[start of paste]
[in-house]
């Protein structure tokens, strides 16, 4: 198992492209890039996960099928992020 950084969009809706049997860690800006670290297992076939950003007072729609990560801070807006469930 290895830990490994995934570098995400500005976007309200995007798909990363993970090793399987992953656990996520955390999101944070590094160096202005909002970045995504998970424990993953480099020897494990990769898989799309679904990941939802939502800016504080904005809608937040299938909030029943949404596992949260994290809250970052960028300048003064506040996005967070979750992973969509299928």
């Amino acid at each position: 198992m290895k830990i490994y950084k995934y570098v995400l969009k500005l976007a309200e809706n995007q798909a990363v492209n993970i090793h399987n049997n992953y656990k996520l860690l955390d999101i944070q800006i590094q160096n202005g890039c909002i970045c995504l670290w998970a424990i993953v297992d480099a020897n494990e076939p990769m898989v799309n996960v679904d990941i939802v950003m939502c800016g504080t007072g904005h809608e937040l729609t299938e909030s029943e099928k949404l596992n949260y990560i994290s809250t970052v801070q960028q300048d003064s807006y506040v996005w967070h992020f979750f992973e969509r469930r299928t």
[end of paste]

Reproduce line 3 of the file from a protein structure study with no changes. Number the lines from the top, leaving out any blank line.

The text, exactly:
């Amino acid at each position: 198992m290895k830990i490994y950084k995934y570098v995400l969009k500005l976007a309200e809706n995007q798909a990363v492209n993970i090793h399987n049997n992953y656990k996520l860690l955390d999101i944070q800006i590094q160096n202005g890039c909002i970045c995504l670290w998970a424990i993953v297992d480099a020897n494990e076939p990769m898989v799309n996960v679904d990941i939802v950003m939502c800016g504080t007072g904005h809608e937040l729609t299938e909030s029943e099928k949404l596992n949260y990560i994290s809250t970052v801070q960028q300048d003064s807006y506040v996005w967070h992020f979750f992973e969509r469930r299928t």